tendonitis ankle

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Posts: 1
Joined: Mon Oct 03, 2011 10:50 am
Location: Vancouver

tendonitis ankle

Post by Aum »

Hello Bernie,
Any tips on restoring fascia within the ankles? I have a long term tendonitis injury that is not going away. Dr. says I just have to live with it, and it won't approve. I would like to find some poses that would help.
Posts: 1176
Joined: Sat Sep 23, 2006 2:25 am
Location: Vancouver

How to deal with tendiopathy

Post by Bernie »

You have not provided much in the way of details: where is your pain? Which tendon(s) is bothering you? Do you know the cause? How long have you had it? How active are you? What did you try to do to cure it? How old are you? What's your weight? Do you have other medical conditions that can affect healing: diabetes, metabolic syndrome, etc.

As you can see there are many factors to consider … and your doctor knows you, I don’t. You make it sound like your doctor has given up on you, but you haven’t given up yet, which is great. You have to be your doctor now … and given your motivation to find some way to wholeness and health, you will need to do some research. I can’t really give you any specific advice because I don’t know you and you haven’t told me anything about yourself, but maybe I can offer some generalization and pointers as to where to look.

In general, tendonitis is a chronic inflammation of the tendon (but not always - sometimes it is a tear). Tendonitis is a bane of yoga teachers who tweak/sprain their ligaments or tendons but won’t give their body a chance to heal because they have to teach, and in teaching they re-injure the area that is trying to heal. I have had this happen to me to with a hamstring tendon: it didn’t respond to any treatments for over a year - the only way it got better was for me to adopt a policy of zero tolerance: I didn’t do anything that would stress the hamstrings for 6 months, and finally they healed. Will this work for you? I don’t know.

So, one prescription is to let the area heal, don’t stress it - any signs of pain there means you are re-injuring the tendon. Some therapist go so far as to recommend casts and air braces to prevent stress in the tendon or ligament. Has your doctor suggested that option?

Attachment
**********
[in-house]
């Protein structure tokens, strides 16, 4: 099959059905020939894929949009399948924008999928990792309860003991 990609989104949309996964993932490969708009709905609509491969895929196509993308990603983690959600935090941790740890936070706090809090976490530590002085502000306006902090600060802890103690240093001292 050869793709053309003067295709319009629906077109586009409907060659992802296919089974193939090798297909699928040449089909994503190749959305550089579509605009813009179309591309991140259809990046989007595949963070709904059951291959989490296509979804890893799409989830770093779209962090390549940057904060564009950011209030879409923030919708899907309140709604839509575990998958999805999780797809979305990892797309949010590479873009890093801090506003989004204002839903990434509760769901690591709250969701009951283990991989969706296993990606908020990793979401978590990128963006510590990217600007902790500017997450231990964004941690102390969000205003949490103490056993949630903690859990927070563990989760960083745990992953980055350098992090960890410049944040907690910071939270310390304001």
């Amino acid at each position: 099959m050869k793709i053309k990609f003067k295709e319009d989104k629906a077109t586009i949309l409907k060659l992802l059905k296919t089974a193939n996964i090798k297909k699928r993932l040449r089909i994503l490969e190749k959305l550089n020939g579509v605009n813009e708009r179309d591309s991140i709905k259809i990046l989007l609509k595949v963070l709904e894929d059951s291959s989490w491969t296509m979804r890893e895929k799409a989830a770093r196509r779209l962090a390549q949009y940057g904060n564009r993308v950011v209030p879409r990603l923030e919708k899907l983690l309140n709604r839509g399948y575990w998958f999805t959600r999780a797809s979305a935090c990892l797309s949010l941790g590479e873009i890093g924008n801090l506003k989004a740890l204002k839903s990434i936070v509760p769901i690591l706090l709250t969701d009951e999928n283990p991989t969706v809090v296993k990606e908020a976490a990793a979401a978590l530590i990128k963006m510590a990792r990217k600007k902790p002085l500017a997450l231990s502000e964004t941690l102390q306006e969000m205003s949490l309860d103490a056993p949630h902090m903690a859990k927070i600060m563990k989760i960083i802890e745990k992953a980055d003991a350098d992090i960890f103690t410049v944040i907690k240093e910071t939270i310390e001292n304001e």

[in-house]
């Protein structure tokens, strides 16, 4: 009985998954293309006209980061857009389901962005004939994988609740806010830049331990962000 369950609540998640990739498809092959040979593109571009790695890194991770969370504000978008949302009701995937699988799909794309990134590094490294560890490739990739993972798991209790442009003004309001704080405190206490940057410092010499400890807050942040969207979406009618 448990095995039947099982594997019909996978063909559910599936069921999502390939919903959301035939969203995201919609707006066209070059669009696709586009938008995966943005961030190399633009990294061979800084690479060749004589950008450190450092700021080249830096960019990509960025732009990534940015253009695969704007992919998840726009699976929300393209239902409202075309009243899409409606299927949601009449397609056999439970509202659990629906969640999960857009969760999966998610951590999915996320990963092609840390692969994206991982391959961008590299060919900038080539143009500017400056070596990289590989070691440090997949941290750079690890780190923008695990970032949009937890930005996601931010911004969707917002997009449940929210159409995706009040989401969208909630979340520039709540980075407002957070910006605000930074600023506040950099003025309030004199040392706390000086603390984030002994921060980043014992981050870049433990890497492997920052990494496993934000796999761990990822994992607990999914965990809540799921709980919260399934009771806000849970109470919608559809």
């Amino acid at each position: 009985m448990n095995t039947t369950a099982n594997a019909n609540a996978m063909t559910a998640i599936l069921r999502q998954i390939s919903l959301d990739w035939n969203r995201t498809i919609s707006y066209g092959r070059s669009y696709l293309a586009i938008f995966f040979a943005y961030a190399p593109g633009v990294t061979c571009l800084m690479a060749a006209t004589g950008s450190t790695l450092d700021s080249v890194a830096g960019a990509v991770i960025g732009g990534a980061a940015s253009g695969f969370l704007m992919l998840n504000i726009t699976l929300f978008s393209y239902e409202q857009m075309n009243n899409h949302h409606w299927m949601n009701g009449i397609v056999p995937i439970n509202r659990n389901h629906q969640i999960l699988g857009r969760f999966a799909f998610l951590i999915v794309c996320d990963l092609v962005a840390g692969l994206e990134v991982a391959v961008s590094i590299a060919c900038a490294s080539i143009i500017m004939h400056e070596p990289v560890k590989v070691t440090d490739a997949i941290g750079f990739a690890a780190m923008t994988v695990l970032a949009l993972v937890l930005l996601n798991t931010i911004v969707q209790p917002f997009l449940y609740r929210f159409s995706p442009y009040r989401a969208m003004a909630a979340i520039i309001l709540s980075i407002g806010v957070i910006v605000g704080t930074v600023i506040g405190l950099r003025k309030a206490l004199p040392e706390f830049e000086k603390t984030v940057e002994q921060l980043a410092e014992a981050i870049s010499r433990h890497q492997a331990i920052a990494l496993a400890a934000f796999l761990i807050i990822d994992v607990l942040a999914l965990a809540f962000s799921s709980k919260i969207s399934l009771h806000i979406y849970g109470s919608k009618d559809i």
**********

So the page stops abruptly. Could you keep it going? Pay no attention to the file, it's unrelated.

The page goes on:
On the other hand (and there is always an other hand) a more modern prescription for inflamed tissues is M.C.E.: Mobilization, Compression, Elevation. (Not the earlier theory of RICE.) Moving injured areas gently helps to bring energy flow to the region. The inflammation can retard healing if it is chronic, so other things you can try are anti-inflammatories (but I suspect your doctor has already had you try those) and earthing. I prefer earthing personally and found it effective. You can read more about it in his newsletter article.

Another approach: try to strengthen your tendons by strengthening your muscles. It is difficult to target your tendons directly, because they are attached to your muscles, so when you try to only stress the tendons, your muscles, being more elastic than the tendons, will tend to take more of the load. However, there are some indications that short movements with heavier loads can stimulate the tendons more than longer movements with lighter loads. This study says “Conservative treatment must include exercise, with a bias to eccentric contractions.” That means engaging the muscles while they lengthen.

Other people recommend a combination of stress, herbs and acupunture. Finally, this UK article shows just how complicated this whole area is. They look at injections of hyaluronic acid, casts, RICE, surgery and other modalities.

Will any of this work for you? I can’t say - but as you do your own research you may find the answer.
Good luck
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